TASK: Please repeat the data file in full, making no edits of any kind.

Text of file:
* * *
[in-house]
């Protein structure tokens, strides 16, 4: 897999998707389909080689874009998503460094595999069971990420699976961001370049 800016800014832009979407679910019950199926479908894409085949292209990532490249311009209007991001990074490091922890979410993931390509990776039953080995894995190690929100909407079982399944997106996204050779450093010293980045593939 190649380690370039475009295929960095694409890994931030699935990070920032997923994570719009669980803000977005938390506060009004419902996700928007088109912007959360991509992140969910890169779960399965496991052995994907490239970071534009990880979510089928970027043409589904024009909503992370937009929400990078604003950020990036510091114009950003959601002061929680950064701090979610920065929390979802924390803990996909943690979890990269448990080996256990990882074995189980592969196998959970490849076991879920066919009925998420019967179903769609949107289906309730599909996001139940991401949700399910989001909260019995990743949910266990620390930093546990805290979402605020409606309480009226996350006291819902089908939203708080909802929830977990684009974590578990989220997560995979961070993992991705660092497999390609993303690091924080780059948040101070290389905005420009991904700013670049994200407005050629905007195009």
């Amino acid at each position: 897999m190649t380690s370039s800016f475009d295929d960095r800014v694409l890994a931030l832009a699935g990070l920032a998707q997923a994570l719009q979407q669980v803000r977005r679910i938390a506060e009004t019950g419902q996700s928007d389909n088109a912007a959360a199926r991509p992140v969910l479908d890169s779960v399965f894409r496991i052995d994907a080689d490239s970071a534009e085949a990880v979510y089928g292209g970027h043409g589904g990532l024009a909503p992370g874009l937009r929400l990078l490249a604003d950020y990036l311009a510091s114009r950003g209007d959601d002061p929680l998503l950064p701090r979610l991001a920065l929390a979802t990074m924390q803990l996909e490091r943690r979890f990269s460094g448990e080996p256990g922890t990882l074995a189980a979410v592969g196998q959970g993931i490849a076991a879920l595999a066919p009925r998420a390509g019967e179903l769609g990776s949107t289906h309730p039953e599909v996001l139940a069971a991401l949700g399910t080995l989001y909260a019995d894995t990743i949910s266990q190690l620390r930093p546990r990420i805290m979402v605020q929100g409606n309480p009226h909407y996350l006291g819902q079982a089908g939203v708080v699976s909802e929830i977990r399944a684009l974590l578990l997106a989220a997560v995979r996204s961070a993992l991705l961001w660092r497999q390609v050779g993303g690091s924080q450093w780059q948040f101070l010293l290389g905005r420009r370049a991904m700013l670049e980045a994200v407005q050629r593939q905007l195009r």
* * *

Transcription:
[in-house]
């Protein structure tokens, strides 16, 4: 897999998707389909080689874009998503460094595999069971990420699976961001370049 800016800014832009979407679910019950199926479908894409085949292209990532490249311009209007991001990074490091922890979410993931390509990776039953080995894995190690929100909407079982399944997106996204050779450093010293980045593939 190649380690370039475009295929960095694409890994931030699935990070920032997923994570719009669980803000977005938390506060009004419902996700928007088109912007959360991509992140969910890169779960399965496991052995994907490239970071534009990880979510089928970027043409589904024009909503992370937009929400990078604003950020990036510091114009950003959601002061929680950064701090979610920065929390979802924390803990996909943690979890990269448990080996256990990882074995189980592969196998959970490849076991879920066919009925998420019967179903769609949107289906309730599909996001139940991401949700399910989001909260019995990743949910266990620390930093546990805290979402605020409606309480009226996350006291819902089908939203708080909802929830977990684009974590578990989220997560995979961070993992991705660092497999390609993303690091924080780059948040101070290389905005420009991904700013670049994200407005050629905007195009």
């Amino acid at each position: 897999m190649t380690s370039s800016f475009d295929d960095r800014v694409l890994a931030l832009a699935g990070l920032a998707q997923a994570l719009q979407q669980v803000r977005r679910i938390a506060e009004t019950g419902q996700s928007d389909n088109a912007a959360a199926r991509p992140v969910l479908d890169s779960v399965f894409r496991i052995d994907a080689d490239s970071a534009e085949a990880v979510y089928g292209g970027h043409g589904g990532l024009a909503p992370g874009l937009r929400l990078l490249a604003d950020y990036l311009a510091s114009r950003g209007d959601d002061p929680l998503l950064p701090r979610l991001a920065l929390a979802t990074m924390q803990l996909e490091r943690r979890f990269s460094g448990e080996p256990g922890t990882l074995a189980a979410v592969g196998q959970g993931i490849a076991a879920l595999a066919p009925r998420a390509g019967e179903l769609g990776s949107t289906h309730p039953e599909v996001l139940a069971a991401l949700g399910t080995l989001y909260a019995d894995t990743i949910s266990q190690l620390r930093p546990r990420i805290m979402v605020q929100g409606n309480p009226h909407y996350l006291g819902q079982a089908g939203v708080v699976s909802e929830i977990r399944a684009l974590l578990l997106a989220a997560v995979r996204s961070a993992l991705l961001w660092r497999q390609v050779g993303g690091s924080q450093w780059q948040f101070l010293l290389g905005r420009r370049a991904m700013l670049e980045a994200v407005q050629r593939q905007l195009r």